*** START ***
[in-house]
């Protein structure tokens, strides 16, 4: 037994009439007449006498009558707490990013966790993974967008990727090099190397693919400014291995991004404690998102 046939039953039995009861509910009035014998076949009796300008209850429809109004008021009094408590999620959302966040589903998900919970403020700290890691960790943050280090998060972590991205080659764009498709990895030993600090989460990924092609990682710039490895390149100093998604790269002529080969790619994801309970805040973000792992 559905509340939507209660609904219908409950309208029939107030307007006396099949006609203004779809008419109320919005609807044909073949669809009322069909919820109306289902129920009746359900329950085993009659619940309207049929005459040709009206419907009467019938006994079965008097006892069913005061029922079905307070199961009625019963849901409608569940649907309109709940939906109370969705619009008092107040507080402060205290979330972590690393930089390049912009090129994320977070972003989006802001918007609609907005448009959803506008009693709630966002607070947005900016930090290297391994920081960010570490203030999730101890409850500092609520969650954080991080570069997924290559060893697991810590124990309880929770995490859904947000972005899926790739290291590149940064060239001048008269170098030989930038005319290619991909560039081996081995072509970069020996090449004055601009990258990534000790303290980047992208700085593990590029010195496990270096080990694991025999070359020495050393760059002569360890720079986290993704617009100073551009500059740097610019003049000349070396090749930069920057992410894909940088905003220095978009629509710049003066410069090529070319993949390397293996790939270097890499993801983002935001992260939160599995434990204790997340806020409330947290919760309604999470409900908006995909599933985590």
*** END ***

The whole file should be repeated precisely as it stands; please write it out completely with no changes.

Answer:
[in-house]
């Protein structure tokens, strides 16, 4: 037994009439007449006498009558707490990013966790993974967008990727090099190397693919400014291995991004404690998102 046939039953039995009861509910009035014998076949009796300008209850429809109004008021009094408590999620959302966040589903998900919970403020700290890691960790943050280090998060972590991205080659764009498709990895030993600090989460990924092609990682710039490895390149100093998604790269002529080969790619994801309970805040973000792992 559905509340939507209660609904219908409950309208029939107030307007006396099949006609203004779809008419109320919005609807044909073949669809009322069909919820109306289902129920009746359900329950085993009659619940309207049929005459040709009206419907009467019938006994079965008097006892069913005061029922079905307070199961009625019963849901409608569940649907309109709940939906109370969705619009008092107040507080402060205290979330972590690393930089390049912009090129994320977070972003989006802001918007609609907005448009959803506008009693709630966002607070947005900016930090290297391994920081960010570490203030999730101890409850500092609520969650954080991080570069997924290559060893697991810590124990309880929770995490859904947000972005899926790739290291590149940064060239001048008269170098030989930038005319290619991909560039081996081995072509970069020996090449004055601009990258990534000790303290980047992208700085593990590029010195496990270096080990694991025999070359020495050393760059002569360890720079986290993704617009100073551009500059740097610019003049000349070396090749930069920057992410894909940088905003220095978009629509710049003066410069090529070319993949390397293996790939270097890499993801983002935001992260939160599995434990204790997340806020409330947290919760309604999470409900908006995909599933985590």